Serialized specially for The Well-Red Mage, based on the podcast by Wesley Schantz
“The following is a contributor post by the Bookwarm Mage.”
This dialogue is a transcription, lightly edited, of my conversation with Alexander Schmid. My friend from our time together at the Graduate Institute of St John’s College, Alex teaches at a charter school near San Diego. He regularly updates his podcast, published on Anchor and YouTube, with discussions of classical literature, myth and psychology, as well as video games and pop culture.
BWM: It’s taken me a while, maybe too long, to have you on the show! I’ve been on yours at least as many times as I have Bookwarm episodes by now. Are you looking forward to this? Feeling ready to play some EarthBound?
AS: Yeah, I’ve thought about this a lot. I’m very honored to be on your show and I’m very happy to be in this metaphorical seat.
It’s funny that I’ve been preparing for the show–it’s funny that I prepare for shows now, because I didn’t used to. I’d just try and rely on sprezzatura. Now it’s like I’ve expanded my game and now part of the game is the preparation, sort of like dressing up as part of going out, putting on your costume to enact a richer sense of the ritual.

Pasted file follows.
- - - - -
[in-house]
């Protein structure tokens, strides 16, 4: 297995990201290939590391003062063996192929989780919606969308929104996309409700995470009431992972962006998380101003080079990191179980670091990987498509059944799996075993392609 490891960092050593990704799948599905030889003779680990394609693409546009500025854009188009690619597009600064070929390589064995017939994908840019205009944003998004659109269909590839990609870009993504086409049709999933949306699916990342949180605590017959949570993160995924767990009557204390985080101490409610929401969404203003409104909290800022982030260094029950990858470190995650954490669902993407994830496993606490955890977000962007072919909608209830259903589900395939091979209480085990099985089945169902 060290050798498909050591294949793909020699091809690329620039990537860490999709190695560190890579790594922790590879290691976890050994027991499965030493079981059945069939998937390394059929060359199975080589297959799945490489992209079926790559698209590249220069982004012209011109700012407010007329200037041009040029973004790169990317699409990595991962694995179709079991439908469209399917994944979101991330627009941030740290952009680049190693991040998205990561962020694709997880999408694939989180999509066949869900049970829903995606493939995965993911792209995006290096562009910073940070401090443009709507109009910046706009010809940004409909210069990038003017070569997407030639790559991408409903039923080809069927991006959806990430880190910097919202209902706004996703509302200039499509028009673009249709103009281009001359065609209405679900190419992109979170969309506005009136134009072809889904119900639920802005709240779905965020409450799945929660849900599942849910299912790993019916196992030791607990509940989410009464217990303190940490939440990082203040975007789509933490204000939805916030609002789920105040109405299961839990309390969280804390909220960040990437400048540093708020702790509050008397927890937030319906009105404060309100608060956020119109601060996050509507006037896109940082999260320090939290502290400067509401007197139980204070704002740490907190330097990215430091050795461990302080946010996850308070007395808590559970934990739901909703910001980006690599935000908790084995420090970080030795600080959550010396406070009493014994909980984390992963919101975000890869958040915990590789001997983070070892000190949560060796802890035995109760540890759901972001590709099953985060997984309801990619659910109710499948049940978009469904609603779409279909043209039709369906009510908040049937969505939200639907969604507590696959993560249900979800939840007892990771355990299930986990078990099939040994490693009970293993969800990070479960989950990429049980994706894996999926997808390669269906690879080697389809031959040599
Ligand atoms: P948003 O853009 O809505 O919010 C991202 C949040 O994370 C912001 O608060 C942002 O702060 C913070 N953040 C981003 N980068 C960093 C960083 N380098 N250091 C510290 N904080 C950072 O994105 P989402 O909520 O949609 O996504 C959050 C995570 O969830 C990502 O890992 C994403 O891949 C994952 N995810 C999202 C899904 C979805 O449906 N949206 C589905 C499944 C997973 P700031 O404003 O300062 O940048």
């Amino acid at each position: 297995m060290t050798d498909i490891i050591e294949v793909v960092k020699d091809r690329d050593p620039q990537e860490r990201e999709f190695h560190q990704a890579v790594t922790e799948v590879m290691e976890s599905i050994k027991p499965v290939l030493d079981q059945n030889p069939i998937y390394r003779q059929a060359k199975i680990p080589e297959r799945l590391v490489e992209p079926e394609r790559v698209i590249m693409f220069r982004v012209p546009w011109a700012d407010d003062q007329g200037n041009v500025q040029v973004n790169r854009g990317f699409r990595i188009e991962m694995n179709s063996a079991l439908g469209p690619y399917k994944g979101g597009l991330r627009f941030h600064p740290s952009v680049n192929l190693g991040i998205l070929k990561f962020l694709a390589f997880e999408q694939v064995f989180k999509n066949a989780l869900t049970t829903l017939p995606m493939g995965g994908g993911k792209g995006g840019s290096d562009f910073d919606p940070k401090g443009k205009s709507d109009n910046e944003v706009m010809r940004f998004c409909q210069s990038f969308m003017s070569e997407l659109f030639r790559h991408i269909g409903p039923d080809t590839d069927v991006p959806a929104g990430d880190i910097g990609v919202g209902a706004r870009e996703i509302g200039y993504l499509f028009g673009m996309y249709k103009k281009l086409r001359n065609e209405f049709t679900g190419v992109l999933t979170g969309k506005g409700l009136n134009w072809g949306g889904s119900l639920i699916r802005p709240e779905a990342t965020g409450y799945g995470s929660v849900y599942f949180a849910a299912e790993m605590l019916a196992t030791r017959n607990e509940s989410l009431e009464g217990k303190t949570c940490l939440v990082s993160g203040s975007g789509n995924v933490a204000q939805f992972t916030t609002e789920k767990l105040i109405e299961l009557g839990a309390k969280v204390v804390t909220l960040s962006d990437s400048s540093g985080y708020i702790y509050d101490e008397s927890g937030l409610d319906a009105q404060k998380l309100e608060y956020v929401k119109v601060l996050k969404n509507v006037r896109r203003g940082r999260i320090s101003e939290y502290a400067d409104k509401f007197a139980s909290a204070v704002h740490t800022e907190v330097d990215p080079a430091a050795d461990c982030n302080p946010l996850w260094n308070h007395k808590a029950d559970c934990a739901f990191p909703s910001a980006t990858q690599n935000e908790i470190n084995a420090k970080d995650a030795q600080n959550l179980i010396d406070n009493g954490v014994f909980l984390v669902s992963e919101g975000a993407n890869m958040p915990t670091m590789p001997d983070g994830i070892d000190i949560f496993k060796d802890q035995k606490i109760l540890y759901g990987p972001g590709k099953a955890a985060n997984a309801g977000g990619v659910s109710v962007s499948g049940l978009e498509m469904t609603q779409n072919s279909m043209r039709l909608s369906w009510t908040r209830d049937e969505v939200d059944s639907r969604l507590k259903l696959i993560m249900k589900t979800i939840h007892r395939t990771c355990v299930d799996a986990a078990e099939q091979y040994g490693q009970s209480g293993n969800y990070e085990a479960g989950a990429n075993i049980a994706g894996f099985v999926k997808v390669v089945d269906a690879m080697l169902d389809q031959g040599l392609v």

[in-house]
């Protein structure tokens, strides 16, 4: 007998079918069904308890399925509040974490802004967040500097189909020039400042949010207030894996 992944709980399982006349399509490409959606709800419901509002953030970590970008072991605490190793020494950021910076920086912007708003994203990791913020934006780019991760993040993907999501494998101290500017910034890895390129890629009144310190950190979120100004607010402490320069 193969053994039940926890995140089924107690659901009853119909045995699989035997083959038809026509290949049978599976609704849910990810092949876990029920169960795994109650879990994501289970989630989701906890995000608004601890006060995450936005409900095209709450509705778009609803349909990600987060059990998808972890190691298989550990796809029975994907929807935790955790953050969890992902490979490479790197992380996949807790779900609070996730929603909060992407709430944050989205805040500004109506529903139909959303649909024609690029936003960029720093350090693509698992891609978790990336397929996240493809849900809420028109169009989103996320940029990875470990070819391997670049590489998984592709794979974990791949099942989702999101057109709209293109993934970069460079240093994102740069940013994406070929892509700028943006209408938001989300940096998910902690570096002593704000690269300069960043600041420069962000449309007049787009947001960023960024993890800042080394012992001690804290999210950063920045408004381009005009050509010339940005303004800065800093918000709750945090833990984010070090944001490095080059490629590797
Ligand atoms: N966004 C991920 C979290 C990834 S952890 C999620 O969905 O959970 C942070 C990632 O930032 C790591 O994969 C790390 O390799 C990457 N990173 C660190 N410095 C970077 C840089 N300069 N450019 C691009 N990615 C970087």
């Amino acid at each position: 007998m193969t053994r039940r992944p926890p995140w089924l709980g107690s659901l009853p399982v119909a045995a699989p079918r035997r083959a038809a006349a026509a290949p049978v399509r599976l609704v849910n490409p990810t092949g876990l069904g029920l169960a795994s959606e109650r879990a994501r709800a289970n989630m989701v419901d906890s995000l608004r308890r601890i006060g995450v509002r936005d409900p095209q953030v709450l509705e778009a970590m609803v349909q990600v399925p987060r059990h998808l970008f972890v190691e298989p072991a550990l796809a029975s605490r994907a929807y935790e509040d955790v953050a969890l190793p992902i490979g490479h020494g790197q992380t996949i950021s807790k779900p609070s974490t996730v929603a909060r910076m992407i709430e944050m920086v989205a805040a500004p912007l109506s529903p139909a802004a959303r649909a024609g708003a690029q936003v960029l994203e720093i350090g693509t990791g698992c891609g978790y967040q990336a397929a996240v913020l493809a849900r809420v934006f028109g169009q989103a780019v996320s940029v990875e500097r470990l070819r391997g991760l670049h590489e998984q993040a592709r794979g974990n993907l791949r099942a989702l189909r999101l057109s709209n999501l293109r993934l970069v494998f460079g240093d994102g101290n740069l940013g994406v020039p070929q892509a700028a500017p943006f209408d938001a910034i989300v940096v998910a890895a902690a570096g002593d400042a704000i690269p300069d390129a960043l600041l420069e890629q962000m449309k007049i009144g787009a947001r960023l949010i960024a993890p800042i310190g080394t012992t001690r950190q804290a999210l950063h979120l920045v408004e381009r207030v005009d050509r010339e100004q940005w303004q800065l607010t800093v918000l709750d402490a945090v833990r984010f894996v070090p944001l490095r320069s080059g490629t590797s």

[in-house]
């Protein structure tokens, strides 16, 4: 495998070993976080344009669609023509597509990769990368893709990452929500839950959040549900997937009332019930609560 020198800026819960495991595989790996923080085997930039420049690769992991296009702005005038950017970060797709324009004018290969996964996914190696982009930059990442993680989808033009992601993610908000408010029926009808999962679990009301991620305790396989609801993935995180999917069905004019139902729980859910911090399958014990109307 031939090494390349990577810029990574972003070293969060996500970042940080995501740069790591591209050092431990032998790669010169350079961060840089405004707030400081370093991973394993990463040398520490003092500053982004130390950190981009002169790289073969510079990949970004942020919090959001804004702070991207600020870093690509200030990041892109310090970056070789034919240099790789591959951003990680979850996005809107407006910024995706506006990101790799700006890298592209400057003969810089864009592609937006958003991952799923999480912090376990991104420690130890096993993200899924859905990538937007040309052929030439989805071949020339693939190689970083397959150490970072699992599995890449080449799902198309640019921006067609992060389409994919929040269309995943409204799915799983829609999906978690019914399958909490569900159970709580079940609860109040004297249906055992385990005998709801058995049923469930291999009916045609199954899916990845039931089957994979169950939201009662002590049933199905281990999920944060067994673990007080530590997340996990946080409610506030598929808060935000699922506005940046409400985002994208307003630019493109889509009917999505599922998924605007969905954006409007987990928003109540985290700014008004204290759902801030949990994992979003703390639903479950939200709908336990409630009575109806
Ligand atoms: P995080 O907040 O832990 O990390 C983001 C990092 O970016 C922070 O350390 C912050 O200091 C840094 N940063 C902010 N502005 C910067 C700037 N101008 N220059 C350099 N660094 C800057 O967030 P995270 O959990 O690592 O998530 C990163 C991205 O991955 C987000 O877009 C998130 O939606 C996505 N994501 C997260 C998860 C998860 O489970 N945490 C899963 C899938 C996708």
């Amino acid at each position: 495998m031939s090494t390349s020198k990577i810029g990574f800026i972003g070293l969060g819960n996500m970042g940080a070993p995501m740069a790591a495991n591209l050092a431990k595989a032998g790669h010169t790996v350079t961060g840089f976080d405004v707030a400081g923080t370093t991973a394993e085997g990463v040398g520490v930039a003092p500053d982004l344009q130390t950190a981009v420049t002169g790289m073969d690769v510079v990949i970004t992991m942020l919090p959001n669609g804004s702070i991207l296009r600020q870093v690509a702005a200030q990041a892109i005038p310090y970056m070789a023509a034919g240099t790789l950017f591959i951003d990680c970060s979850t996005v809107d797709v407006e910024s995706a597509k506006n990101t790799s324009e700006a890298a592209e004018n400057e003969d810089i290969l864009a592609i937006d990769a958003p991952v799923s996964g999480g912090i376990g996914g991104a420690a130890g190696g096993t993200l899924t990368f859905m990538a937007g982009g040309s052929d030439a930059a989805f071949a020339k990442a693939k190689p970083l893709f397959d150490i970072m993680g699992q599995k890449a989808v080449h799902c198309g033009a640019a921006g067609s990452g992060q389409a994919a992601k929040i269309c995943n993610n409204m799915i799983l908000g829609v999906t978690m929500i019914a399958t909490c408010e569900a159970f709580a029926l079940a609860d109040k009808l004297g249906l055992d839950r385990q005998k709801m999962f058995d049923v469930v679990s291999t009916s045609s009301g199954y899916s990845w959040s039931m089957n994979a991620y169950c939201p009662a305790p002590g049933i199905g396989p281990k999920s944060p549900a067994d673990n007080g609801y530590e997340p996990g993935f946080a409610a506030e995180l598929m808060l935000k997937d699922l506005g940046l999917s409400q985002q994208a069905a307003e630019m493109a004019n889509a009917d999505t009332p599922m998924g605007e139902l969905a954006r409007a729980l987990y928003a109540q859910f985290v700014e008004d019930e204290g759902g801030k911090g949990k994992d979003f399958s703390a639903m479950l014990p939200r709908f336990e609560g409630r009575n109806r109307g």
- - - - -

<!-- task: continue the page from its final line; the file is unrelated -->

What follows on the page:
I’m very glad you could be on, and thanks again for getting me started in podcasting! I wanted to start by talking about some of the things you do besides podcasting. You’re a teacher and a student; you read a lot of books, especially on your breaks, or audiobooks on your commute; and I know that you’re also a big Frisbee player these days. Am I leaving things out? What else are you up to?